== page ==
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treatment may be all that is needed to relieve sleep problems caused by cancer
or the side effects of chemotherapy or radiation therapy. If your doctor has
given you instructions or medicines to treat sleep problems, be sure to follow
them. Check with your doctor before using any
nonprescription medicines to help you sleep.
There is evidence that therapeutic massage improves sleep for people who are having cancer treatments. Massage may also reduce pain, anxiety, and other symptoms.footnote 1
Mind-body therapy, such as meditation, relaxation, and cognitive-behavioral therapy, often are helpful for people in cancer treatments. Movement-based mind-body therapy, such as yoga and tai chi, have been found to improve sleep quality.footnote 2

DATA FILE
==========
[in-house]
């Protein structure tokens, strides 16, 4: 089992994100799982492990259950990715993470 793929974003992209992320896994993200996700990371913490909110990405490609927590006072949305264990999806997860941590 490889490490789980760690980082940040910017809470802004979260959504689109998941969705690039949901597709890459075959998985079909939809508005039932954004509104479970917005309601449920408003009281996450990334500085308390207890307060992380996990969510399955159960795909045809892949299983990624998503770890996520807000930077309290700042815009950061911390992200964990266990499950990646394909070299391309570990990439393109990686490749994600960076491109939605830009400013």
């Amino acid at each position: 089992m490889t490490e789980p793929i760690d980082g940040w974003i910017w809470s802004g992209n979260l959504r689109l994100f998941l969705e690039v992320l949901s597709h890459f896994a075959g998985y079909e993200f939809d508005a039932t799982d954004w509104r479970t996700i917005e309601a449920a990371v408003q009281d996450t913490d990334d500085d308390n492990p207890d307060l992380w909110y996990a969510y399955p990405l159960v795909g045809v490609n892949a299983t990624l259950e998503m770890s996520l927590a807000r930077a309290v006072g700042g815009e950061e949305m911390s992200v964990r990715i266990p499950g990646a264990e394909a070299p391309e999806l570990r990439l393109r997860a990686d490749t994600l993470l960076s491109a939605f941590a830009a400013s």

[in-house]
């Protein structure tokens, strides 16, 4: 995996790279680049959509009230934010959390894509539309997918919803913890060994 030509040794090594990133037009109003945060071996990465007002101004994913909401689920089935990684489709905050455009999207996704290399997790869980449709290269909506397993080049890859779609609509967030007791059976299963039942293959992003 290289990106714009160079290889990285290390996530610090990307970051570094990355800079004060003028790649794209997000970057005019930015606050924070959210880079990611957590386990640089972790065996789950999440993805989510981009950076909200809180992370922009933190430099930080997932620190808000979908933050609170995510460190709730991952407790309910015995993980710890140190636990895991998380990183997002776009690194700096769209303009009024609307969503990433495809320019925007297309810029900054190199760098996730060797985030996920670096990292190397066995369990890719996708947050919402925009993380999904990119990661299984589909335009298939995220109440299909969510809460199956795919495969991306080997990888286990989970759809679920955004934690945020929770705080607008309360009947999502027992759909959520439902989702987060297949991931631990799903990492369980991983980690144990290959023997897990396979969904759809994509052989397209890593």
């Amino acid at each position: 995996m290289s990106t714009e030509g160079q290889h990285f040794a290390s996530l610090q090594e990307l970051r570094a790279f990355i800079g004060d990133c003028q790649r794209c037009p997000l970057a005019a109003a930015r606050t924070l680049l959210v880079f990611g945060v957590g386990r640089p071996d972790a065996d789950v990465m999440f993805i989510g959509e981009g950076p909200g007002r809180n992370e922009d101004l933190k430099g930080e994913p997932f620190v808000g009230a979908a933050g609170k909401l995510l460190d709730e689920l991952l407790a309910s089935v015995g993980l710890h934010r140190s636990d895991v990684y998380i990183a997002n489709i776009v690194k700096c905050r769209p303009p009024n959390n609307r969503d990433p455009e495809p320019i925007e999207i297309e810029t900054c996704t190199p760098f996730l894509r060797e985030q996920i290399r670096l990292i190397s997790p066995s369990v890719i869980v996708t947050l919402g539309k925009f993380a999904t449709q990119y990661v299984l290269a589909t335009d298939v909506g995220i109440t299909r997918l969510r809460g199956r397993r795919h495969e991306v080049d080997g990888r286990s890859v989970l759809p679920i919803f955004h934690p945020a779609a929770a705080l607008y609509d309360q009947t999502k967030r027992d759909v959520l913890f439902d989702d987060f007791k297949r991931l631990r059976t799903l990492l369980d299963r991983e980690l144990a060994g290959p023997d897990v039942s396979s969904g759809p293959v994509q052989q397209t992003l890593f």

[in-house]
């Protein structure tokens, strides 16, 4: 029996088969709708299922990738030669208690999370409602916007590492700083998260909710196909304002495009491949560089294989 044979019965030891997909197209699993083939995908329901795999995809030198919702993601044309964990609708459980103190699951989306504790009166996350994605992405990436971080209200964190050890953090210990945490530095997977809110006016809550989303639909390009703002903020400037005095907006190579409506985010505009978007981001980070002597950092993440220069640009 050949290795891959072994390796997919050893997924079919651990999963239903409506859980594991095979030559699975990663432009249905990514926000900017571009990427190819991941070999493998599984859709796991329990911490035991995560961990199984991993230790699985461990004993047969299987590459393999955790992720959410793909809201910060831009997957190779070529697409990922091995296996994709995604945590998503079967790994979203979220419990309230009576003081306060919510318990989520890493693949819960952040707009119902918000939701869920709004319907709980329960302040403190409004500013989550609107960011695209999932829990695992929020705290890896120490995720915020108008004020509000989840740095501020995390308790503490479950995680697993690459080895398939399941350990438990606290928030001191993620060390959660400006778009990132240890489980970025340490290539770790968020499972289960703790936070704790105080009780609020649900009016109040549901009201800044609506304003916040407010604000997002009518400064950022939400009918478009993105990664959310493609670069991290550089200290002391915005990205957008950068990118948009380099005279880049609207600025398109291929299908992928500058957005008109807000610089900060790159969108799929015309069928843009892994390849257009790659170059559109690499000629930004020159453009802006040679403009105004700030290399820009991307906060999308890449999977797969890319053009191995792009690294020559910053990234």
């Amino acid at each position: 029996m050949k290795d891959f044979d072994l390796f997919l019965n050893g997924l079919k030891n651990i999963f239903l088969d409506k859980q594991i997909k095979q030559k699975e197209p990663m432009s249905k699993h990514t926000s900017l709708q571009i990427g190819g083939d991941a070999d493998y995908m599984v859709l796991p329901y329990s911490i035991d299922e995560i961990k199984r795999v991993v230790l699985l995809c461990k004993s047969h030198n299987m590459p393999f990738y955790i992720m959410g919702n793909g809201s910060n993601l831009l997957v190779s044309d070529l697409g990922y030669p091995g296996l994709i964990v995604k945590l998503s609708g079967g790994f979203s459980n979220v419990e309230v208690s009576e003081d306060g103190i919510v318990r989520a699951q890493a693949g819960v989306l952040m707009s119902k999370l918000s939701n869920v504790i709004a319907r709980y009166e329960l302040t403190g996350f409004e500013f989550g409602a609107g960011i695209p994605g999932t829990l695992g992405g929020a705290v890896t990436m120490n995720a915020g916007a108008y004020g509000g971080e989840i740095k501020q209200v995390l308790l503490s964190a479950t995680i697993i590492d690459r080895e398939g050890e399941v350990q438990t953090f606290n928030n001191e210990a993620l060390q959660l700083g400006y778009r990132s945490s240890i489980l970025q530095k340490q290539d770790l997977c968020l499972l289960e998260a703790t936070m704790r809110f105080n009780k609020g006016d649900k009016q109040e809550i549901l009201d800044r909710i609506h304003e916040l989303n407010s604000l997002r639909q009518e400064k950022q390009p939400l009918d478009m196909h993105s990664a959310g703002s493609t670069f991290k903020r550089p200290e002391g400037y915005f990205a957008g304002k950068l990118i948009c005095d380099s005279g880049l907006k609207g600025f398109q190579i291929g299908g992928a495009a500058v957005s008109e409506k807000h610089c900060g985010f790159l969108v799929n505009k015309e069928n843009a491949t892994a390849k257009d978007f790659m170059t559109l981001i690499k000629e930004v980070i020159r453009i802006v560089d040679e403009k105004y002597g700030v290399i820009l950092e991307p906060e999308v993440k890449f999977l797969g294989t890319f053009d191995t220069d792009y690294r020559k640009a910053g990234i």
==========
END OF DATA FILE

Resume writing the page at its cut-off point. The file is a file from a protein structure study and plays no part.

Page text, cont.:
or more of the following symptoms occur during home treatment, contact your
Freeman L (2009). Massage therapy. Mosby's Complementary and Alternative Medicine: A Research-Based Approach, 3rd ed., chap. 13, pp. 364–388. St. Louis, MO: Mosby Elsevier.
Ulbricht CE (2015). Complementary, alternative, and integrative therapies in cancer care. In VT DeVita Jr et al., eds., DeVita, Hellman, and Rosenberg's Cancer Principles and Practices of Oncology, 10th ed., pp. 2163–2174. Philadelphia: Walters Kluwer.
ByHealthwise StaffPrimary Medical ReviewerE. Gregory Thompson, MD - Internal MedicineKathleen Romito, MD - Family MedicineSpecialist Medical ReviewerMichael Seth Rabin, MD - Medical Oncology
Current as ofJuly 26, 2016
Current as of:
July 26, 2016
E. Gregory Thompson, MD - Internal Medicine & Kathleen Romito, MD - Family Medicine & Michael Seth Rabin, MD - Medical Oncology
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